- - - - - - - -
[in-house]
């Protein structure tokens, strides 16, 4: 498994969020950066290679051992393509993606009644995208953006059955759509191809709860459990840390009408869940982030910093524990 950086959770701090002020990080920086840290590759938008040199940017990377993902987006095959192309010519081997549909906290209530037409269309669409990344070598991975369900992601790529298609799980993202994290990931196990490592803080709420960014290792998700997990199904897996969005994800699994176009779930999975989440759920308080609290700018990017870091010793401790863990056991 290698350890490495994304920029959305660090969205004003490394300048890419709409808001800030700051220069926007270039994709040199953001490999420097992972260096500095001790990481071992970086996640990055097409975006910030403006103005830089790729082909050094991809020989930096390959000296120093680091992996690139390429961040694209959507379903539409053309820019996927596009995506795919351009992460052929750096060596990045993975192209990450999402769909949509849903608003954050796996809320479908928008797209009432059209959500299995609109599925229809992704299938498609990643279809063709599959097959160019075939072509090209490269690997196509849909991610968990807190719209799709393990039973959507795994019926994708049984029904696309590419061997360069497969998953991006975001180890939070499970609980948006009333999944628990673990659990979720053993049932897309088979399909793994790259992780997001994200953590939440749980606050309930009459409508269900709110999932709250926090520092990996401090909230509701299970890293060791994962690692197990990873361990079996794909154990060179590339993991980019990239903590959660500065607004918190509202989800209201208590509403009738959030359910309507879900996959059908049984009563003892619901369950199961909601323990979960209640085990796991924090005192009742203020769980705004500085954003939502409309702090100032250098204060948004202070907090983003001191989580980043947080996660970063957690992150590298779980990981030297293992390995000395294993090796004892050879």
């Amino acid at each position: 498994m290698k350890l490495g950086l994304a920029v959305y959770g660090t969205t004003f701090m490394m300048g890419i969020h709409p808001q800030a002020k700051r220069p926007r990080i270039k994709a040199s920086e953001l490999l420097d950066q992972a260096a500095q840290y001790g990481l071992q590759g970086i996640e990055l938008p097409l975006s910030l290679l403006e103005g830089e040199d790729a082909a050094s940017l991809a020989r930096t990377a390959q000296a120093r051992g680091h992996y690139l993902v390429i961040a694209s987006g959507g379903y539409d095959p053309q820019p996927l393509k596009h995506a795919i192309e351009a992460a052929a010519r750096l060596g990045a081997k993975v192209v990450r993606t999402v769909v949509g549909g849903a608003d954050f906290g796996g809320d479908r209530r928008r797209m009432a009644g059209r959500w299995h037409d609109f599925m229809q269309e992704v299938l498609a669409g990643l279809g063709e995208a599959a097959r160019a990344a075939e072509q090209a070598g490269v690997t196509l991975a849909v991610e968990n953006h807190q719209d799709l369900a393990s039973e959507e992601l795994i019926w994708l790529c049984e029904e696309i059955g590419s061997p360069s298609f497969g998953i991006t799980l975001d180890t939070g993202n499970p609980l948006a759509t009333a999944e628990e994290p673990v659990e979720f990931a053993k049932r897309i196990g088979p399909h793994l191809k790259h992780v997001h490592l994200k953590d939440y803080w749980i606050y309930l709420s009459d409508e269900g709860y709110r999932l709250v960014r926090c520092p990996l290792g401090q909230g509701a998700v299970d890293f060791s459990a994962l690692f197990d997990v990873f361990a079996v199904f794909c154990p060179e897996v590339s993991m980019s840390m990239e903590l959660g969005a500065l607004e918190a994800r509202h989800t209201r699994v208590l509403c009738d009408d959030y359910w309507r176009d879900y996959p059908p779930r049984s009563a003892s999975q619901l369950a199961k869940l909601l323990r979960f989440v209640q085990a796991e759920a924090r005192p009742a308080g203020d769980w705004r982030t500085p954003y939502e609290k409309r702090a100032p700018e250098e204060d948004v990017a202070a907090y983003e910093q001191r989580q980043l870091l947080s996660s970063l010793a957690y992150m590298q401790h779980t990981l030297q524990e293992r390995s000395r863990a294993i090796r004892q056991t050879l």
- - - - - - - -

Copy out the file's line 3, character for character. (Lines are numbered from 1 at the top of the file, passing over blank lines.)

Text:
């Amino acid at each position: 498994m290698k350890l490495g950086l994304a920029v959305y959770g660090t969205t004003f701090m490394m300048g890419i969020h709409p808001q800030a002020k700051r220069p926007r990080i270039k994709a040199s920086e953001l490999l420097d950066q992972a260096a500095q840290y001790g990481l071992q590759g970086i996640e990055l938008p097409l975006s910030l290679l403006e103005g830089e040199d790729a082909a050094s940017l991809a020989r930096t990377a390959q000296a120093r051992g680091h992996y690139l993902v390429i961040a694209s987006g959507g379903y539409d095959p053309q820019p996927l393509k596009h995506a795919i192309e351009a992460a052929a010519r750096l060596g990045a081997k993975v192209v990450r993606t999402v769909v949509g549909g849903a608003d954050f906290g796996g809320d479908r209530r928008r797209m009432a009644g059209r959500w299995h037409d609109f599925m229809q269309e992704v299938l498609a669409g990643l279809g063709e995208a599959a097959r160019a990344a075939e072509q090209a070598g490269v690997t196509l991975a849909v991610e968990n953006h807190q719209d799709l369900a393990s039973e959507e992601l795994i019926w994708l790529c049984e029904e696309i059955g590419s061997p360069s298609f497969g998953i991006t799980l975001d180890t939070g993202n499970p609980l948006a759509t009333a999944e628990e994290p673990v659990e979720f990931a053993k049932r897309i196990g088979p399909h793994l191809k790259h992780v997001h490592l994200k953590d939440y803080w749980i606050y309930l709420s009459d409508e269900g709860y709110r999932l709250v960014r926090c520092p990996l290792g401090q909230g509701a998700v299970d890293f060791s459990a994962l690692f197990d997990v990873f361990a079996v199904f794909c154990p060179e897996v590339s993991m980019s840390m990239e903590l959660g969005a500065l607004e918190a994800r509202h989800t209201r699994v208590l509403c009738d009408d959030y359910w309507r176009d879900y996959p059908p779930r049984s009563a003892s999975q619901l369950a199961k869940l909601l323990r979960f989440v209640q085990a796991e759920a924090r005192p009742a308080g203020d769980w705004r982030t500085p954003y939502e609290k409309r702090a100032p700018e250098e204060d948004v990017a202070a907090y983003e910093q001191r989580q980043l870091l947080s996660s970063l010793a957690y992150m590298q401790h779980t990981l030297q524990e293992r390995s000395r863990a294993i090796r004892q056991t050879l």